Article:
I also agree with his only specific recommendation: that “the people who embrace the American creed should start declaring it out loud.” For instance, he urges Biden (as well as other Democratic leaders and “liberal opinion leaders in the media and academia”) to treat racial preferences as “pragmatic measures to deal with residual racism, endorse equality before the law as the ultimate goal, and disassociate himself from the rhetoric of systemic racism.” He also urges Republican leaders to stop posturing as the guardians of true Americanism and instead say out loud that the people who love this country have always been on both sides of the political spectrum and still are today.” This, he says, would make it a lot easier for the people on the center left and center right to openly “repudiate the extremists on their own side.”

So far, so good. I just don’t see how trying to mainstream discussions of racial differences in intelligence and criminality is going to get us there, especially while claiming the differences are enduring and likely rooted in genetics. Quite the opposite, I would say.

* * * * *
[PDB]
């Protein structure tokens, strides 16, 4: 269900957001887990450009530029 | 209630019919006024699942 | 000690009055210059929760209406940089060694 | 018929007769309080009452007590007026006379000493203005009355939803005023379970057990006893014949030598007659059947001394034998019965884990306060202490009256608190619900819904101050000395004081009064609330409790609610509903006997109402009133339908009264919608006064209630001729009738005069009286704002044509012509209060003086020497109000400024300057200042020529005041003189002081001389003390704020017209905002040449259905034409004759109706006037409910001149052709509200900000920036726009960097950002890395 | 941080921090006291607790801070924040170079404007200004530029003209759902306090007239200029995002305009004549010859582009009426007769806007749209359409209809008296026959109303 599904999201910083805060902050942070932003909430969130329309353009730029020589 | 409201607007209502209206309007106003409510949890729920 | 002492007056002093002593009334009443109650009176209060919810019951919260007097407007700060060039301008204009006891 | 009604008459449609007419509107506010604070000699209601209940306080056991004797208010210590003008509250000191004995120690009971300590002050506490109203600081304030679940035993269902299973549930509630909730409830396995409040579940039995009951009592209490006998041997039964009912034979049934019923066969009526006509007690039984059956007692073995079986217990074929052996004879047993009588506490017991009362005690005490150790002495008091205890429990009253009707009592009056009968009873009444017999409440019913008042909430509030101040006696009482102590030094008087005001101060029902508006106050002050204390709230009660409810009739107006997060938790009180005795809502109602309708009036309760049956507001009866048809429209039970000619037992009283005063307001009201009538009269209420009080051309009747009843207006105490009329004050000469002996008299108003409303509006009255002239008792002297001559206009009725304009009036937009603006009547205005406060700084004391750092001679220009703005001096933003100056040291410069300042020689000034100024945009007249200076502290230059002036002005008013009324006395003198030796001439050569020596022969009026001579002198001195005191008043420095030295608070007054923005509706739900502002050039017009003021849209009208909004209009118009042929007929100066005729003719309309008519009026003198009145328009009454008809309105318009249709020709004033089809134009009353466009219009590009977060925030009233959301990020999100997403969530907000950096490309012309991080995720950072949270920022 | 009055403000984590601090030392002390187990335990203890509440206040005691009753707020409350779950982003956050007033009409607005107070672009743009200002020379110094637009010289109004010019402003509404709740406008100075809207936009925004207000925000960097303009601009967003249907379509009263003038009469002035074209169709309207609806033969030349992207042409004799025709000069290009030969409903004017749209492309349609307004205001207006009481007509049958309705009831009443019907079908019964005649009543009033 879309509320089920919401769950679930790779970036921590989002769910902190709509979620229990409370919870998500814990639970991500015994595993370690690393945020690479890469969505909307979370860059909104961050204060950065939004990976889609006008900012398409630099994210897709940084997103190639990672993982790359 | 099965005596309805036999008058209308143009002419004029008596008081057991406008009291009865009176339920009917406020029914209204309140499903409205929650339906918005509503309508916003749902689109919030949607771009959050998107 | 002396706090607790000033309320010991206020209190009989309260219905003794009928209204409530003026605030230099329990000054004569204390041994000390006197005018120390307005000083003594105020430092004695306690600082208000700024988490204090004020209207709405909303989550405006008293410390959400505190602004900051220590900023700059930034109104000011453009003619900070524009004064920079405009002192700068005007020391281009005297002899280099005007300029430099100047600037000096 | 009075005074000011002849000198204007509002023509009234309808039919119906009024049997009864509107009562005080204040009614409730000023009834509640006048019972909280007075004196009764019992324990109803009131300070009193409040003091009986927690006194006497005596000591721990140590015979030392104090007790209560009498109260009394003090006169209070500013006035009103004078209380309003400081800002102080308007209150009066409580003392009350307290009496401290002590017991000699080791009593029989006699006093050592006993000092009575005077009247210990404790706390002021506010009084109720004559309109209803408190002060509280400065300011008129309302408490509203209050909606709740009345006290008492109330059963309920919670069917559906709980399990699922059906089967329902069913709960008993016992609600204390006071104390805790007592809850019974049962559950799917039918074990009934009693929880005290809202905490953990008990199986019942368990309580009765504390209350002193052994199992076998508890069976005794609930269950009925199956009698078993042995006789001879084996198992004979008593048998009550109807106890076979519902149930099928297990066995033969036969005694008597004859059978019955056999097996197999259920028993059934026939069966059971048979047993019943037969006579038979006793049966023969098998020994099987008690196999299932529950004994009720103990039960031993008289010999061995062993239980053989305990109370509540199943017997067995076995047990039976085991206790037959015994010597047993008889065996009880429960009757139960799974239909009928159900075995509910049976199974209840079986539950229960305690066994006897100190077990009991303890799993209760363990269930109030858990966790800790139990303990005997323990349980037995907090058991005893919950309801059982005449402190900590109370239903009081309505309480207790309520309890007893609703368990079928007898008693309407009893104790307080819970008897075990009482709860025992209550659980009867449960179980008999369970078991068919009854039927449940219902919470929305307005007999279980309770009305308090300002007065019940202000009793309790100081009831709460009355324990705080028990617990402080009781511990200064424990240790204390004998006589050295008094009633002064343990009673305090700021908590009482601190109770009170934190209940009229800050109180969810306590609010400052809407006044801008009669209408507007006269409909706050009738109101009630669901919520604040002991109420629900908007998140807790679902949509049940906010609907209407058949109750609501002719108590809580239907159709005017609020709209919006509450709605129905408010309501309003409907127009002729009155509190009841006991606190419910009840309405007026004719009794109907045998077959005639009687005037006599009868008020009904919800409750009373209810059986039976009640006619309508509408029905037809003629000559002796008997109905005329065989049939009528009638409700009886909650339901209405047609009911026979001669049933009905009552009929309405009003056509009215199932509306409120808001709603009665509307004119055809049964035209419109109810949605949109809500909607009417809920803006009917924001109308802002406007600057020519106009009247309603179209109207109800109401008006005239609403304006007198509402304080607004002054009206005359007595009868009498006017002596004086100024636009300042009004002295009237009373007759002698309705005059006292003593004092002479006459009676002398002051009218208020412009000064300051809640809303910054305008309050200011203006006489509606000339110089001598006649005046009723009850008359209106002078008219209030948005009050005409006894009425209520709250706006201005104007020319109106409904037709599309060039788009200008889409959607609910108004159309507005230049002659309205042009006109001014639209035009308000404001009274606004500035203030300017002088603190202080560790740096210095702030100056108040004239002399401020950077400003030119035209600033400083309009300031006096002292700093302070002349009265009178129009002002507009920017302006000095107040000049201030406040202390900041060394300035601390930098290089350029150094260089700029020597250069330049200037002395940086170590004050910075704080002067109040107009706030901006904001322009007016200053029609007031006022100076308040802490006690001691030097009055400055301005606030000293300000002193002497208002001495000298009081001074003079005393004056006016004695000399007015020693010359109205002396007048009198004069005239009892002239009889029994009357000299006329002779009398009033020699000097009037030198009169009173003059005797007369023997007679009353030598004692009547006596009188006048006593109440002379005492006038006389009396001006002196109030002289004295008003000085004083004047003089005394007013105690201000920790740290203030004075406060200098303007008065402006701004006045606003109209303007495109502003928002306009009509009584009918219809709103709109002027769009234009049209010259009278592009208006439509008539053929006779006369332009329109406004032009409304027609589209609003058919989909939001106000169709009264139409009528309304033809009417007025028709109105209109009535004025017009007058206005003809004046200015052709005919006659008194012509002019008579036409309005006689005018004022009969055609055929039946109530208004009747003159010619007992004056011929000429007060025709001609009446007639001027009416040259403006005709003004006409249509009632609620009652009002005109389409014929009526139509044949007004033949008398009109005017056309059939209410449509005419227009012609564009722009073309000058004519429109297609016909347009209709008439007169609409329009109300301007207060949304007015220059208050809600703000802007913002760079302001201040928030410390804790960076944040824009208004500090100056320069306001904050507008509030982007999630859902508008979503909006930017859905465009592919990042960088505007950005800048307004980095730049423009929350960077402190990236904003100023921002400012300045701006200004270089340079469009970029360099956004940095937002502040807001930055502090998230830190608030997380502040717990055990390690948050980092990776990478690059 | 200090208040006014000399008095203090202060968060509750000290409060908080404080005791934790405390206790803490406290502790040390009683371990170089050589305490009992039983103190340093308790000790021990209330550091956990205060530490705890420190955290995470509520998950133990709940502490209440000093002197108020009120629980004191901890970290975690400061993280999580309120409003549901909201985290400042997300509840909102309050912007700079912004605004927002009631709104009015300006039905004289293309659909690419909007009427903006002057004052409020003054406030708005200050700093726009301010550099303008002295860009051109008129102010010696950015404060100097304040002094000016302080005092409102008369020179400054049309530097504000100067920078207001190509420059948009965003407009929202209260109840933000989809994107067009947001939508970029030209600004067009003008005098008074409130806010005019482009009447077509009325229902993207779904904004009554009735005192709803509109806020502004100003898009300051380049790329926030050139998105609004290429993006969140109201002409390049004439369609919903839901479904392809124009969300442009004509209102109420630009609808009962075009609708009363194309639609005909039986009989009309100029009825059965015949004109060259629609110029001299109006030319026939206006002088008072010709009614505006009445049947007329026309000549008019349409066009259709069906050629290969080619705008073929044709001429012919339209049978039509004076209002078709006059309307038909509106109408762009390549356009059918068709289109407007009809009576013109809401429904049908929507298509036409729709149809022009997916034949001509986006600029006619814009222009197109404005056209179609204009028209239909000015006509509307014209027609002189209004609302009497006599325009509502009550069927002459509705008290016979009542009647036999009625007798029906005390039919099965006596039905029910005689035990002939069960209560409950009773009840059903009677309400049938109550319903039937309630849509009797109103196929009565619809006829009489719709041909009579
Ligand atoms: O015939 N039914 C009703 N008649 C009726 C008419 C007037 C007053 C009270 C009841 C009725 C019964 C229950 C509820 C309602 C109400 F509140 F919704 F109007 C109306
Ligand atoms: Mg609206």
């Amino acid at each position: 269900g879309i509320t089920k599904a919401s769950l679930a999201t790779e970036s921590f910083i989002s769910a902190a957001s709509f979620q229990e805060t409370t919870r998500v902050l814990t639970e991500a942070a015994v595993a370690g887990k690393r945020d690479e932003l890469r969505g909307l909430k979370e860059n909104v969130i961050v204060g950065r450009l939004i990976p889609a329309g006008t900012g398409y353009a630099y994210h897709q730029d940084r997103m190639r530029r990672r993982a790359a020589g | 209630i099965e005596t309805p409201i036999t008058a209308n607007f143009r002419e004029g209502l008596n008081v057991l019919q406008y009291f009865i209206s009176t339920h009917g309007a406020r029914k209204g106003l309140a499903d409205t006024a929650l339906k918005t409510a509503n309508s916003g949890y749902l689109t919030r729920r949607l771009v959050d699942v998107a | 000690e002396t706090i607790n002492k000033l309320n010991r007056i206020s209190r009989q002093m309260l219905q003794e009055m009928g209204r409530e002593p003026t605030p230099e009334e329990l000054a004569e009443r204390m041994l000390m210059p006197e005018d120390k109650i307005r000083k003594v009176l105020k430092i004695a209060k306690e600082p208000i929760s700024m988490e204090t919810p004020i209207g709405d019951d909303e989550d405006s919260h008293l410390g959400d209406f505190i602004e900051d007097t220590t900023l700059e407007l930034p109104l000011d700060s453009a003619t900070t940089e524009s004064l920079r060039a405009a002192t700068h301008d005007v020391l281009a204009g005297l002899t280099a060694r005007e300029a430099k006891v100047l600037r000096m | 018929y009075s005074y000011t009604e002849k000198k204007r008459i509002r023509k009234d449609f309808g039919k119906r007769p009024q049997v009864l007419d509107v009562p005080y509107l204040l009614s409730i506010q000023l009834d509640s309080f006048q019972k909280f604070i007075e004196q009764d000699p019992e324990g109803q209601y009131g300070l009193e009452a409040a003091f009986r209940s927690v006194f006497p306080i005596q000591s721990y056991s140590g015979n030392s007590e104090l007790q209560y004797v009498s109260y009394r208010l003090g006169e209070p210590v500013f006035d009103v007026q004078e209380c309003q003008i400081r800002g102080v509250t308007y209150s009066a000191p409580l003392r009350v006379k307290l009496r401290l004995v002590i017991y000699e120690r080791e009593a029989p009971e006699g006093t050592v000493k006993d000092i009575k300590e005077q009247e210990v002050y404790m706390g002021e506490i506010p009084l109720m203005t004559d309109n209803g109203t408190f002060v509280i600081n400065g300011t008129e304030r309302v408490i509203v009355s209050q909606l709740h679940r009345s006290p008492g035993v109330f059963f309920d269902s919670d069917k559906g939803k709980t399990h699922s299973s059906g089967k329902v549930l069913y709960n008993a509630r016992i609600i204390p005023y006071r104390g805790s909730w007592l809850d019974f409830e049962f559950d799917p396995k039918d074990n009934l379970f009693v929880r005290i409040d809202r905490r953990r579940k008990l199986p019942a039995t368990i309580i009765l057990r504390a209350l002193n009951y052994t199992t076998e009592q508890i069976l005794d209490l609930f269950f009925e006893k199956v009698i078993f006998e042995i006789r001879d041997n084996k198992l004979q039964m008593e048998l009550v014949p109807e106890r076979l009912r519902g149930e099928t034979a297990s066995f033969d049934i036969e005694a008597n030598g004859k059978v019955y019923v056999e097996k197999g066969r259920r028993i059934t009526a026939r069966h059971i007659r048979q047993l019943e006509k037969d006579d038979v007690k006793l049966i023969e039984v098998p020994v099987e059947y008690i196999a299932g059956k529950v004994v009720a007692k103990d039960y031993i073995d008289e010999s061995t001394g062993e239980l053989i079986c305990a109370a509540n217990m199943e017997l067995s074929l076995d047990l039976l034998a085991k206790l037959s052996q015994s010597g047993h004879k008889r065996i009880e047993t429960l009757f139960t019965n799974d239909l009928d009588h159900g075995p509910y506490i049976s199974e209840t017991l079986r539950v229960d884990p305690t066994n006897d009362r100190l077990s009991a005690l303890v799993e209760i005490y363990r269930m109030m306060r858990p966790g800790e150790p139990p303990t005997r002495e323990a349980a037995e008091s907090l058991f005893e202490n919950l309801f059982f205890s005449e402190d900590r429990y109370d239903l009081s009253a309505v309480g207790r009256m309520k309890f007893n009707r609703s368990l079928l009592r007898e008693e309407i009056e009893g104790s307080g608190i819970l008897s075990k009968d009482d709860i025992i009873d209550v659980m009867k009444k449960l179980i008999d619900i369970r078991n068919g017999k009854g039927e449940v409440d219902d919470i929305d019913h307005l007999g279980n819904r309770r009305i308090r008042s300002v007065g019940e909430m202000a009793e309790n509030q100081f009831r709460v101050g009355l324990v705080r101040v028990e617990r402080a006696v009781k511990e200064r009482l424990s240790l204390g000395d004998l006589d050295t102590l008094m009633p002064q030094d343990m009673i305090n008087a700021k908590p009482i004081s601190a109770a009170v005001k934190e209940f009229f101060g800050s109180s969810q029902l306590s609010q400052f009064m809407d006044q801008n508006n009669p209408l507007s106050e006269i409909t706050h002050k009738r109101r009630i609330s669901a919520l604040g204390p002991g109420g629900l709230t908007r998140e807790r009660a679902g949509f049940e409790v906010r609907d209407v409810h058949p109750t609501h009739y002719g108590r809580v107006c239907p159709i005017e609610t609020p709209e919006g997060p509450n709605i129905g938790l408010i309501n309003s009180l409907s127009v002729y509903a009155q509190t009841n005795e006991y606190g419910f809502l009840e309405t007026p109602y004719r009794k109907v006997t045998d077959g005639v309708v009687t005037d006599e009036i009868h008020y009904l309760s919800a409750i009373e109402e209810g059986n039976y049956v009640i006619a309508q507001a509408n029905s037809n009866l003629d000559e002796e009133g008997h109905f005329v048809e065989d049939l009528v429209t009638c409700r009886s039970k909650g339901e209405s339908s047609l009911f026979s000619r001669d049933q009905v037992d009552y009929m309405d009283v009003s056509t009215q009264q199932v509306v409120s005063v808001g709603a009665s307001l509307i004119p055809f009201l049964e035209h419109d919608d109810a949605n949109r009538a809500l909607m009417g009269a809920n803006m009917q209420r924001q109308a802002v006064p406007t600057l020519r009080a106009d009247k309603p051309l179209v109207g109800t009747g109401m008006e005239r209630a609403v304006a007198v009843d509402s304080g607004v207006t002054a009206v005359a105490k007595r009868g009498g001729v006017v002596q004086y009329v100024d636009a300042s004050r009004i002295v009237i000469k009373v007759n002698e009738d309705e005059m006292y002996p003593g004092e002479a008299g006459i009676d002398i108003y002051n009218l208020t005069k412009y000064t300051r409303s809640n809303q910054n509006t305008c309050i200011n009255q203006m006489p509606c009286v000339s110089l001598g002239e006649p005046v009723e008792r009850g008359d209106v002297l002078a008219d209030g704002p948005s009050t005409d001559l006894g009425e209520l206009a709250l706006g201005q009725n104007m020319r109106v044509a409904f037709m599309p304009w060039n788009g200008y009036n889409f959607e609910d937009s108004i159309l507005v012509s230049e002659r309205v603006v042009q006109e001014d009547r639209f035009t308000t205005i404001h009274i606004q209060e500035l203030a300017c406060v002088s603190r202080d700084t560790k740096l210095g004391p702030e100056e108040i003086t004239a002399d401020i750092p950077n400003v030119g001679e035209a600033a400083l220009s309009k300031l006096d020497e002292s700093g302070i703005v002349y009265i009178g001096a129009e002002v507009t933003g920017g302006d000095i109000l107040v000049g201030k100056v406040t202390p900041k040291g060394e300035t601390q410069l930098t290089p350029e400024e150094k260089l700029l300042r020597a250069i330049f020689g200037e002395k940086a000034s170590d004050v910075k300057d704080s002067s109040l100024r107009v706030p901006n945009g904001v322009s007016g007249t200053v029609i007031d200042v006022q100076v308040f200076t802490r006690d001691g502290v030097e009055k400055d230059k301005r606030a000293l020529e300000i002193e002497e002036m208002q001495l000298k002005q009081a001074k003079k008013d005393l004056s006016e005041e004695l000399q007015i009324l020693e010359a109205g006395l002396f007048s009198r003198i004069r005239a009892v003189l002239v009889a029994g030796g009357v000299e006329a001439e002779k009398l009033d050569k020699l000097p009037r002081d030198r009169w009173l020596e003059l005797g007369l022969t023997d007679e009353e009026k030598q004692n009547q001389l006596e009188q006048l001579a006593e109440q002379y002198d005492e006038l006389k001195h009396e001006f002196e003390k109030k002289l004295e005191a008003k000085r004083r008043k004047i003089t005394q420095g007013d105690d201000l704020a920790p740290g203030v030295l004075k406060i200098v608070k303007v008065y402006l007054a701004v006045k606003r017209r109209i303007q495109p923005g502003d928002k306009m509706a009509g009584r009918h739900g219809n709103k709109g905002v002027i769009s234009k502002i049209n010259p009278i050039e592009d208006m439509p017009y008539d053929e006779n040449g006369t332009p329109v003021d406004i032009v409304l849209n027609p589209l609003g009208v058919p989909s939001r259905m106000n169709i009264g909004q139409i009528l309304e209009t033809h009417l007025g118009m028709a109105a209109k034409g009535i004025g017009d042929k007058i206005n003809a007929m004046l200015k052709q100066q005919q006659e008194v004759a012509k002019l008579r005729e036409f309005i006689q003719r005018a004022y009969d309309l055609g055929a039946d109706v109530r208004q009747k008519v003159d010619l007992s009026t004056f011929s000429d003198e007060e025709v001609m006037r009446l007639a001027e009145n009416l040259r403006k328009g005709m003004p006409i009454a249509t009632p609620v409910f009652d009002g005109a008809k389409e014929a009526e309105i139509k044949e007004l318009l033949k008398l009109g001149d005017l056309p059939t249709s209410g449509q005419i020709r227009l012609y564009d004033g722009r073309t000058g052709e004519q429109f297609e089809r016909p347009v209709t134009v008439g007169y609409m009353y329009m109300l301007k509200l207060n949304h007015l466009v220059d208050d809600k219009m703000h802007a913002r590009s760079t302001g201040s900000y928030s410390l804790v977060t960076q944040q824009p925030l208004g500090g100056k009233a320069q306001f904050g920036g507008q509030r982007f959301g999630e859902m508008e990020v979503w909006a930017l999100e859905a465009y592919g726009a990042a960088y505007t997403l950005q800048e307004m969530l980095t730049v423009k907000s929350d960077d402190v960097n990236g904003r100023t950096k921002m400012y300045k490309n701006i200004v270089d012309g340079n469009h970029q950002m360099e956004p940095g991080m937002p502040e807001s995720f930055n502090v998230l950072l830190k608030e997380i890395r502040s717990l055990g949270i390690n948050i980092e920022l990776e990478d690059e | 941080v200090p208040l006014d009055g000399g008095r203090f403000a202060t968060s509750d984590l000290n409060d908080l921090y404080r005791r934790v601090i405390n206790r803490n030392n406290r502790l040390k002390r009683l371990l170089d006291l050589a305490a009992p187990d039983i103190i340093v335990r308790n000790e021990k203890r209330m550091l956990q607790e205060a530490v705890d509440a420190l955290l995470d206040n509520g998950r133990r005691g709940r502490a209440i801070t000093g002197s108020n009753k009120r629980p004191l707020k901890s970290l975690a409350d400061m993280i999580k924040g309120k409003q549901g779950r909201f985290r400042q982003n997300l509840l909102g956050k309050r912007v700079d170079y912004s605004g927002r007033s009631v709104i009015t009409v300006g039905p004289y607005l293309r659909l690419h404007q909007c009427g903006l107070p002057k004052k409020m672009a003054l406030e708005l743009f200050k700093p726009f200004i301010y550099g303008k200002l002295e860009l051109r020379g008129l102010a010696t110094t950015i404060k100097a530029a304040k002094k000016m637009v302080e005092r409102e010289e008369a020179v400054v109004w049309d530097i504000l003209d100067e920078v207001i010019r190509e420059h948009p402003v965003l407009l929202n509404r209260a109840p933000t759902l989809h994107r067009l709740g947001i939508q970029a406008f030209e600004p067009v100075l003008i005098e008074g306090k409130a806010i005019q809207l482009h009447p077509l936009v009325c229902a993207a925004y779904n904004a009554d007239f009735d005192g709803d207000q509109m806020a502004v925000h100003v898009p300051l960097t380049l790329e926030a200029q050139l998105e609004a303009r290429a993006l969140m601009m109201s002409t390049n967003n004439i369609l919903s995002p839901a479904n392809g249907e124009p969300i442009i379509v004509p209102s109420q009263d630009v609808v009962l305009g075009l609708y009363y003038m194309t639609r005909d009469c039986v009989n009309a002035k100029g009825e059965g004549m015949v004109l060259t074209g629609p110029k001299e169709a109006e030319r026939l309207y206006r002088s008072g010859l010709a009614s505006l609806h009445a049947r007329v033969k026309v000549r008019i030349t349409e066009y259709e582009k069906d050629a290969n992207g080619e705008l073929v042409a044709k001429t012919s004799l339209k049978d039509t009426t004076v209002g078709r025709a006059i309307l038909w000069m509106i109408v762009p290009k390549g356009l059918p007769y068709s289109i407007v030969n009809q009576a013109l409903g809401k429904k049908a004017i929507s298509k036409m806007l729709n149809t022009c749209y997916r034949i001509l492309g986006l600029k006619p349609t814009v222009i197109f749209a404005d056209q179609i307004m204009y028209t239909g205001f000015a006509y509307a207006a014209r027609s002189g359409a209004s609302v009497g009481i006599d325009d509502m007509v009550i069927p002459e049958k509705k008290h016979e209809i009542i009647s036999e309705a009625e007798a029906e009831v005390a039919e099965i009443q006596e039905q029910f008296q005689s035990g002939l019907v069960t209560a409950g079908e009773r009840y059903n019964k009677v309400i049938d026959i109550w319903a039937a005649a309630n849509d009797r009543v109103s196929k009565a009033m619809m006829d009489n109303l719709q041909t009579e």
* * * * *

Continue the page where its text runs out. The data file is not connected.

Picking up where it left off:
There is another aspect to this issue that must be mentioned: The relatively mainstream scholars who advocate frank discussion of racial differences in intelligence and crime while condemning racism in the abstract have been overwhelmingly silent about the racists and bigots who infest the “race realism” or “human diversity” community.

Take, for instance, blogger Steve Sailer, who back in 2005 was slammed by John Podhoretz for penning “the most disgusting sentence yet written about [Hurricane] Katrina” on the nativist website VDARE. Sailer blamed the inept response to the disaster on locals’ fecklessness and put it thusly: “What you won’t hear, except from me, is that ‘Let the good times roll’ is an especially risky message for African-Americans. The plain fact is that they tend to possess poorer native judgment than members of better-educated groups. Thus they need stricter moral guidance from society.”

That’s a fairly subdued sentence for Sailer, whose more recent blogposts have featured such pithy headlines as, “Bill Clinton Denounced in SLATE for Denouncing Murderous Blacks Hopped Up on Crack.” And then there’s this on Twitter: “America has lots of guns and lots of blacks, so it has a high murder rate.”